Are sales really “failing” to sell?

(From near the end of this post: “Looks like of the 1,081 combined pendings since 6/1/09, at least 21% are short sales. But of the 1,379 closed in 30 days, less than 2% were closed short sales.”) Read full post for more info. That indicates a HUGE failure rate on Short Sales, though some of the variance could be attributed to other factors.

It seems that since the mls removed STI (subject to inspection) as a status, more pendings are failing.  Is this partly because we are now counting the same property twice, and so only 1 closing for 2 pendings in many cases?

1) IF it is first “Pending Inspection” or “Pending Feasibility” study – Every house that is put into “pending subject to inspection” will “fall out” into “pending”, before it goes to “Closed”.

2) Likewise a large number of bank-owned sales are previous listings that may have been pending as short sales.  They DO sell, but by the bank seller vs the owner occupant seller. The house IS sold at the end of the day. We are just showing two pendings for that one sale, with one closing and the other one “failing”, due to the change of seller name from owner to bank.

The only way for us to know this is to track them differently going forward. There is no way to get prior stats of the switch out from Pending Inspection to Pending or failed short sale = closed bank-owned sale, without looking inside each transaction by hand.  Too cumbersome.  But in recent history I believe these are clearly marked and can be identified for individual study, so if we begin now, we should have some really good data as time moves forward.

Today is the first day of the rest of our…research. Let’s begin on the “right foot”.

I’m going to go to the beginning of June, assuming anything that “went Pending” on June 1 hasn’t closed yet.  We can turn it into graphs after several weeks of raw data are obtained. Sticking to “Residential Only” (which in Seattle includes townhomes and on the Eastside does not, by and large). Most stats available are for SFH, such as on Seattle Bubble, so I will exclude “condo” and other types of property. I will also exclude manufactured/mobile homes and houseboats, which may have different #fail as to finance issues.  There is also a status called “Pending BU Requested” which indicates the agent is thinking the buyer in escrow may not close and is looking for BU offers.  I am going to show them separately as they don’t “fall out” into another Pending status before going to Closed…but should indicate a higher expectancy that the sale will fail.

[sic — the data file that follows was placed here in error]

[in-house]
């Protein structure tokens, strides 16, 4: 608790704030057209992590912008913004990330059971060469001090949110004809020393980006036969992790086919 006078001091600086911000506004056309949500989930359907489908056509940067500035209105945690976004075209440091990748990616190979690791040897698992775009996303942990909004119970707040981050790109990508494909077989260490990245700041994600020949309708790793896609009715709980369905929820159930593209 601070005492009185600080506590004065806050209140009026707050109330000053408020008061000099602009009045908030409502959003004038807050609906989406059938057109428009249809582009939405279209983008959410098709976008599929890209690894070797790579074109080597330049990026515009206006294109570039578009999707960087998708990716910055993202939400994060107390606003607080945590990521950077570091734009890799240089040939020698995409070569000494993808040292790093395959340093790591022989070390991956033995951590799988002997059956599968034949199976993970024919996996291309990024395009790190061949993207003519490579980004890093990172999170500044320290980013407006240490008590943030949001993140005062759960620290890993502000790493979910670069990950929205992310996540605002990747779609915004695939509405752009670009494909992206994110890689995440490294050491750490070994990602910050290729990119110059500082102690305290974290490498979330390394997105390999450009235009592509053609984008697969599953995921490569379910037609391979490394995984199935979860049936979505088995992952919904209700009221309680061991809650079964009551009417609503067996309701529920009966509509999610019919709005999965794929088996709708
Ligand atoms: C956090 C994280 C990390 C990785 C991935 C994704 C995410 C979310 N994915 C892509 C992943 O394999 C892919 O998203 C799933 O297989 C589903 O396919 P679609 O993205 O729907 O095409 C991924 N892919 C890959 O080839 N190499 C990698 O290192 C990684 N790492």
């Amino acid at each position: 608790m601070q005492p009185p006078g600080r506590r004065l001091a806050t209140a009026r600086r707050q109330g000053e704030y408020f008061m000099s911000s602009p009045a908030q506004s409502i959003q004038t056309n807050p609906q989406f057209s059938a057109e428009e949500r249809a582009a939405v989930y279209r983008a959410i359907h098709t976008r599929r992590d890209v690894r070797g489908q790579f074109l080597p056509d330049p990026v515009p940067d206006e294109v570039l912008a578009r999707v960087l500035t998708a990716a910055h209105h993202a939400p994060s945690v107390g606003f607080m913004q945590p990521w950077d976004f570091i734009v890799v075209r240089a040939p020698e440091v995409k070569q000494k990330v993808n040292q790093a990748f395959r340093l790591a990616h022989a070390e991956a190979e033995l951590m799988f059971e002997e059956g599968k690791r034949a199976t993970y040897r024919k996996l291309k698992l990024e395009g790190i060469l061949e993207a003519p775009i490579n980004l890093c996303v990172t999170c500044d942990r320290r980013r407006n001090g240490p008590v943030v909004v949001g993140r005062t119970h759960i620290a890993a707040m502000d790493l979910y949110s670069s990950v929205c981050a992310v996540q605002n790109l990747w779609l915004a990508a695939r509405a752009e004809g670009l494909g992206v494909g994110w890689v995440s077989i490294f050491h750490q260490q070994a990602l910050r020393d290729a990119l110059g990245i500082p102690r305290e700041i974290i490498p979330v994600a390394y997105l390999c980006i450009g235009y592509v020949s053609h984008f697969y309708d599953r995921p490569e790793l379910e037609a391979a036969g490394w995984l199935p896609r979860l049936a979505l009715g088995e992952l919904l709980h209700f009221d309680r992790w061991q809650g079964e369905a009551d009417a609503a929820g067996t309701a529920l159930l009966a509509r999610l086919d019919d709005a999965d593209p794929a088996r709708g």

In future posts containing these Pending stats, I will link to this post and not repeat the parameters each time. If anyone disagrees with the parameters, speak up so we can make the changes at the beginning together.

King County: Went Pending since June 1:

Pending = 456  (PI – 499, PF – 6, PBU – 120)

Note: a property can’t have two statuses at the same time.  So the 456 “true” pendings, are not also contained in the other categories.  PI used to be STI-subject to inspection. PBU is generally reserved for properties expected not to close with the current buyer who is in escrow. PF always had a high fail rate as the buyer is saying I only want to buy it IF…”. PI and PF should eventually move to “Pending” and only counted there. PBU we will try to break down further:

89 of the 120 PBU (Pending BackUps) are noted as “Short Sales”

7 more appear to be short sales, but some with prior lienholder approval

Many of the remaining properties in PBU are also short sales, but the field is new and some are not yet using it properly, especially if the property went pending since 6/1/09 BUT was listed long before the SS field was implemented. This data should improve over time. For now note that MOST of the 120 PBUs are Short Sales.